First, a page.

GPU Scaling [Definition, Main Types, Pros & Cons, Turn on & off] [MiniTool Wiki]
Obtaining the best game experience is the common expectation for all the gamers. The high-quality is one of the most important aspects of a good game experience. However, you may encounter issues like blurred image output and bad image resolution when playing game.
Fortunately, you can solve them with the help of GPU scaling. What is GPU scaling? MiniTool will introduce it with every detail in this post.
What Is GPU Scaling
GPU scaling refers to a technical feature that enables you to make adjustments on the aspect ratio of a game to get a high-quality image output. To be specific, it is a feature that allows multiple AMD graphics cards to scale the image so that it fits the screen both vertically and horizontally.
The GPU scaling is an option in the configuration menus of many graphics processor units. The most commonly used option for GPU scaling is to force the game to play at its native resolution and fill the remainder of the screen with a black backdrop.
For instance, a 16:9 aspect ratio monitor can create a small 4:3 aspect ratio square in the middle of the display where the game can run as planned. The GPU scaling option in Radeon Settings permit rendering games and content requiring a specific aspect ratio to match with the display of a different aspect ratio.
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Main Types of GPU Scaling
The GPU scaling is also referred to as scaling mode that can be used to decide how the image should be scaled. If you are going to modify your GPU scaling through AMD Catalyst or AMD Radeon Graphics, there are 3 available scaling modes for you.
AMD GPU scaling can be utilized with any of the following three modes.
- Preserve aspect ratio: Expand the present image to the full size of the monitor while maintaining the aspect ratio of the image size. The screen will have black bars on the left and right side at a resolution of 1280x1024.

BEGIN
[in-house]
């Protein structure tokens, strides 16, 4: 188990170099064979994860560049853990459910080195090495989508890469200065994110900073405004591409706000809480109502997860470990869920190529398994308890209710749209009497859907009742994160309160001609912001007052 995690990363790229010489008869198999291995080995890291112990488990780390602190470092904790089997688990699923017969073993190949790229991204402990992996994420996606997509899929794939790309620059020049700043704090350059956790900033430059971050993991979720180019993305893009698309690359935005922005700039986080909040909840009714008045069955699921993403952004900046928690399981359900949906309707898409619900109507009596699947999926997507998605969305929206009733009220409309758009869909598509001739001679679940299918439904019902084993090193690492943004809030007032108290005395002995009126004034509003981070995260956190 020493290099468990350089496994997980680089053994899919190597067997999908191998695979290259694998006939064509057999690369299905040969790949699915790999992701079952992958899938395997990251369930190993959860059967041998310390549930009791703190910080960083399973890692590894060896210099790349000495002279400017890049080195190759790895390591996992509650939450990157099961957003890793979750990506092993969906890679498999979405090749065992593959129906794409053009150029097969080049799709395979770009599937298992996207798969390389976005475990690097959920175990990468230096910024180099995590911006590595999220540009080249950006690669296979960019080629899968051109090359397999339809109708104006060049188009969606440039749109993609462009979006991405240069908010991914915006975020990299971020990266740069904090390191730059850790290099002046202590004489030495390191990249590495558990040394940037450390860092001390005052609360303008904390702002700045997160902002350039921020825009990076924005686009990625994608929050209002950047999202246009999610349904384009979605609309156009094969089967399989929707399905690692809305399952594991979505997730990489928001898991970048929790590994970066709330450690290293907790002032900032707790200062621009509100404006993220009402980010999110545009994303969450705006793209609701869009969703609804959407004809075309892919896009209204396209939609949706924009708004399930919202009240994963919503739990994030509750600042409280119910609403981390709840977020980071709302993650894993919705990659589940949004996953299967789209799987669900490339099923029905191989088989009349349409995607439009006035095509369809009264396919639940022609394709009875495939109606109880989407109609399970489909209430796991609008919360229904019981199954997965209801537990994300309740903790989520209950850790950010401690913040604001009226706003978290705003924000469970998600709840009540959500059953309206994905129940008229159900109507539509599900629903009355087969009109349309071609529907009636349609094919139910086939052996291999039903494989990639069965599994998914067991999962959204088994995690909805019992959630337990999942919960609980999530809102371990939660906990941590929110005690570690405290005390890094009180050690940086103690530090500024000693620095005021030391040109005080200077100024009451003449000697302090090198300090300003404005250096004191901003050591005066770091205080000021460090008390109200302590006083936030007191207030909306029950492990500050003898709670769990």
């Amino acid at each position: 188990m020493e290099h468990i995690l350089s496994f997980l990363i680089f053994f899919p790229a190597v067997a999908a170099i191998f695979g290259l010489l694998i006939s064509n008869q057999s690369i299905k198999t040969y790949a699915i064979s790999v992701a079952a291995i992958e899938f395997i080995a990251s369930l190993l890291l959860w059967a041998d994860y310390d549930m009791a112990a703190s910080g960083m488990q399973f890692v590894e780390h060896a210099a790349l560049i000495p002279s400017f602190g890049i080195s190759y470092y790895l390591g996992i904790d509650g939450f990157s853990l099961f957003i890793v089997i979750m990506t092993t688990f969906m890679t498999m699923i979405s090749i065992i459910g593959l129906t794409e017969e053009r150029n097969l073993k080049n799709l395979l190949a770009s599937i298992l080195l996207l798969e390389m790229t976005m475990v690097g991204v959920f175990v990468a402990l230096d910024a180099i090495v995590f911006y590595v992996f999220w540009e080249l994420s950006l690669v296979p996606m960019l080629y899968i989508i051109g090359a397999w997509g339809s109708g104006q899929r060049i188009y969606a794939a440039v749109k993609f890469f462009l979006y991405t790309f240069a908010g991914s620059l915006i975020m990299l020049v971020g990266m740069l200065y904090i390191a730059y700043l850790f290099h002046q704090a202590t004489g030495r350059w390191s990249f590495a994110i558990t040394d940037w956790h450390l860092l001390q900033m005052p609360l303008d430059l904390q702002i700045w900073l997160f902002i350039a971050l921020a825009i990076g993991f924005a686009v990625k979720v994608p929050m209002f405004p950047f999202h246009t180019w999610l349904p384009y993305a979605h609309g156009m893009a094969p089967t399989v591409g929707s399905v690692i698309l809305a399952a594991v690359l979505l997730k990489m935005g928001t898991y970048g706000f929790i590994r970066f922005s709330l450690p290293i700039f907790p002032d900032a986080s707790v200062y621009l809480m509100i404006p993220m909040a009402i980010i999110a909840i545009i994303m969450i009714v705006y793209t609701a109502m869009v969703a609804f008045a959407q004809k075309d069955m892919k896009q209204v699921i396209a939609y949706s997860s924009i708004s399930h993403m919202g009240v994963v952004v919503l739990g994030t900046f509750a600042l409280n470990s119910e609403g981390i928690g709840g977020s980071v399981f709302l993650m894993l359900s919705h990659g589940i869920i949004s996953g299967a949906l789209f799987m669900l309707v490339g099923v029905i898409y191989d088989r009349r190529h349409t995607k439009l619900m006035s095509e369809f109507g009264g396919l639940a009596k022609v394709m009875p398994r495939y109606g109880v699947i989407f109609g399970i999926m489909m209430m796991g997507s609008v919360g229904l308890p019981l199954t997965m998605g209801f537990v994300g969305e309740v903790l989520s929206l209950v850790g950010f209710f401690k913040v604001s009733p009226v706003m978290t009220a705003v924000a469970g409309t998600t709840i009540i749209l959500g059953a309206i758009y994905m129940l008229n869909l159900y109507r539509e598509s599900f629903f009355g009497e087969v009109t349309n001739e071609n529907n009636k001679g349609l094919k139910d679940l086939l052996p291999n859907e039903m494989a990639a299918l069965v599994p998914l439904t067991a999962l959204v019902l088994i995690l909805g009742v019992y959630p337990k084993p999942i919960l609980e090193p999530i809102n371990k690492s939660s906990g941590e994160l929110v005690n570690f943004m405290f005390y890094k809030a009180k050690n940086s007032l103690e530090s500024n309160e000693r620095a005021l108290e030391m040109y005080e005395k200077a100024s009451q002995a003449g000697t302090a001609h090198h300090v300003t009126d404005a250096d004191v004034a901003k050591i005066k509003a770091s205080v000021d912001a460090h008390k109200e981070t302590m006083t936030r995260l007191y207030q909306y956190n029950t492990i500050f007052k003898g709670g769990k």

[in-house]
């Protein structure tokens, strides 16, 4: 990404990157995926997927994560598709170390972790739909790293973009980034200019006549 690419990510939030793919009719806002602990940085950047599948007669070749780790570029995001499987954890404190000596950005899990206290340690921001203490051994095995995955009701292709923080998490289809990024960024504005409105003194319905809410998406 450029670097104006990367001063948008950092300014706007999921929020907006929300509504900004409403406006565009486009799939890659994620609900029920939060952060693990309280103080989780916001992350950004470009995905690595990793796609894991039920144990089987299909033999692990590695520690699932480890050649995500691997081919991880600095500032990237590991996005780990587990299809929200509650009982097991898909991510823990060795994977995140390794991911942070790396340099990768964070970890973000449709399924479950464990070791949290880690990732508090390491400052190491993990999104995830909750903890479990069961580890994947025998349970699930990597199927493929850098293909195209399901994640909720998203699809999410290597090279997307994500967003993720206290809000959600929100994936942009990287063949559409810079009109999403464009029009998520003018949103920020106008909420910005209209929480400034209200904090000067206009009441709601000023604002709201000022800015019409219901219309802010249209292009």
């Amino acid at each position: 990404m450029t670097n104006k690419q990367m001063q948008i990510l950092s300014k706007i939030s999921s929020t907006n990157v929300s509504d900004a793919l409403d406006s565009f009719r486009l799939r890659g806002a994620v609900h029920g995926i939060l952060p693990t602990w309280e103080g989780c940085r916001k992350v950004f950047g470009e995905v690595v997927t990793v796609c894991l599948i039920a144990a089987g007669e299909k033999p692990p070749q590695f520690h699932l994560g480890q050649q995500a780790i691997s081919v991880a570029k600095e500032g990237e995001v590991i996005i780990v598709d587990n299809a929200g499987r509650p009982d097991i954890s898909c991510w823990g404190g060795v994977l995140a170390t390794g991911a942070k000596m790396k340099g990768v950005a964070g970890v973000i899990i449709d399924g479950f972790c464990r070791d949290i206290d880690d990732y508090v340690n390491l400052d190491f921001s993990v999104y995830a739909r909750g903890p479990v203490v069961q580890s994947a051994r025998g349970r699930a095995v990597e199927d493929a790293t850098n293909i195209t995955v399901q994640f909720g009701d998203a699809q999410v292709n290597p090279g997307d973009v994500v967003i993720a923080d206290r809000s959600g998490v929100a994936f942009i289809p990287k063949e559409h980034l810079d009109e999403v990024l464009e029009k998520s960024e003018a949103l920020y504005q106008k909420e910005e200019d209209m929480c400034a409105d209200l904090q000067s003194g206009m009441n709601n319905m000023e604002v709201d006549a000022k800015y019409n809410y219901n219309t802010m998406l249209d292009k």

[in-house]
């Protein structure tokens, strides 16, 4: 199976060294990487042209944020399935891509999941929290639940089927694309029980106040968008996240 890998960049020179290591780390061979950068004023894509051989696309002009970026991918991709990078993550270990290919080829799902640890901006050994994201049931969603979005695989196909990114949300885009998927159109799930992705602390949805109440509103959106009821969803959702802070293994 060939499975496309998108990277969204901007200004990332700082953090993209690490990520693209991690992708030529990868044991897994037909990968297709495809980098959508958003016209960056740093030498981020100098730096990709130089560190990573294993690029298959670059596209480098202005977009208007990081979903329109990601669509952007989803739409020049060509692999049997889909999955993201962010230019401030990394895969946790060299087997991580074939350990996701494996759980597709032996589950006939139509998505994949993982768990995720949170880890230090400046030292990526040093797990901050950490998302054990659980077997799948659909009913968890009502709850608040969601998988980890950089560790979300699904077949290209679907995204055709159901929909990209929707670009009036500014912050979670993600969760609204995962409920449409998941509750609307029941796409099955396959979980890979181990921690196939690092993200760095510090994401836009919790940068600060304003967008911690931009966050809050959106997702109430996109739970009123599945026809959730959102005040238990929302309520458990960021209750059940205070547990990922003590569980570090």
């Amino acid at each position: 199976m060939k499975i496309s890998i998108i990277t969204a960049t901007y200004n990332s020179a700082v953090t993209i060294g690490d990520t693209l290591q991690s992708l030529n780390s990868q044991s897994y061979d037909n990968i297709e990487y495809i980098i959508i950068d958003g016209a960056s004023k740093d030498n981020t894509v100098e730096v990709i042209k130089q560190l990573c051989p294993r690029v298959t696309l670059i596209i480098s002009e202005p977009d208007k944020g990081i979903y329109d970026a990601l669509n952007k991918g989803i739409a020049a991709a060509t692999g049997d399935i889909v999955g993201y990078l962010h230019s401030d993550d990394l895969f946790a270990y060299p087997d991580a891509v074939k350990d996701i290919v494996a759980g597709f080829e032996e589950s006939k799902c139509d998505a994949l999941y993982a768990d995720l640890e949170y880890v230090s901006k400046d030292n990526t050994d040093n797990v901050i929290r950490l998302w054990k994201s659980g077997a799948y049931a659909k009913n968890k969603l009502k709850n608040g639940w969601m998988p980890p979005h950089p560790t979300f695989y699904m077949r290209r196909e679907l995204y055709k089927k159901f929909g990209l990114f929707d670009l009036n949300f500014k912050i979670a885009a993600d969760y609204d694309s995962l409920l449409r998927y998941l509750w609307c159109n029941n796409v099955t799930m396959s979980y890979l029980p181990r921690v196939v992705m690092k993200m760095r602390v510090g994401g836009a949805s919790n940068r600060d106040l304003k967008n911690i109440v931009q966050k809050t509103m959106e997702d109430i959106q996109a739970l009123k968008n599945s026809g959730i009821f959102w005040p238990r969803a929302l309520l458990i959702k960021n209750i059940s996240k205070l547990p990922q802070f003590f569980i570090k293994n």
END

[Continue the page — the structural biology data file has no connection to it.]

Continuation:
- Full panel: Expand the current image to the full size of the monitor for non-native resolutions. The screen will fill the monitor when the resolution is set in 1280x1024.
- Center: Turn off the image scaling and centers the current image for non-native resolutions. In this case, black bars will show up around the image.
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Pros and Cons
Like any other technical methods, enabling GPU scaling also has pros and cons. What are they? Now, we talk about them one by one.
GPU scaling enables monitor’s resolution to display the video output through several scaling options (the three modes described above). In a word, GPU scaling benefits people who play retro games and old games without the correct aspect ratio a lot.
GPU scaling has some drawbacks as well and they are summarized as follows.
Slight input lag: This is the most obvious disadvantage. Though the time takes because of input lag is not noticeable for playing videos, the case is different for game playing. This delay is can be noticed easily. Then it is described as input lag by users.
Not suitable for low resolution performance game: Besides, GPU scaling is not suitable for benchmarking the lower-than-native resolution performance in games. In this case, display scaling will be preferred over GPU scaling.
Limited use: According to the above facts, GPU scaling is great for older games. For new games, it would not do good for you. Instead, it will cause input lag and affect your whole game experience.
How to Turn on & off
This part will show you how to turn on and off GPU scaling.
Step 1: Right click on the empty space on your desktop and choose AMD Catalyst Control Center from the prompted menu.
Step 2: In the next window, click on My Digital Flat-Panels option in the left panel.
Step 3: Then click Properties (Digital Flat-Panel) option under the My Digital Flat-Panels option.
Step 4: Choose the Enable GPU up-scaling option in the right side of the window. Choose a scaling mode from the listed three modes and click Apply to execute the operation.
-image from amd.com
What is GPU scaling AMD? You may have the answer in your mind now! Here comes the end of the post.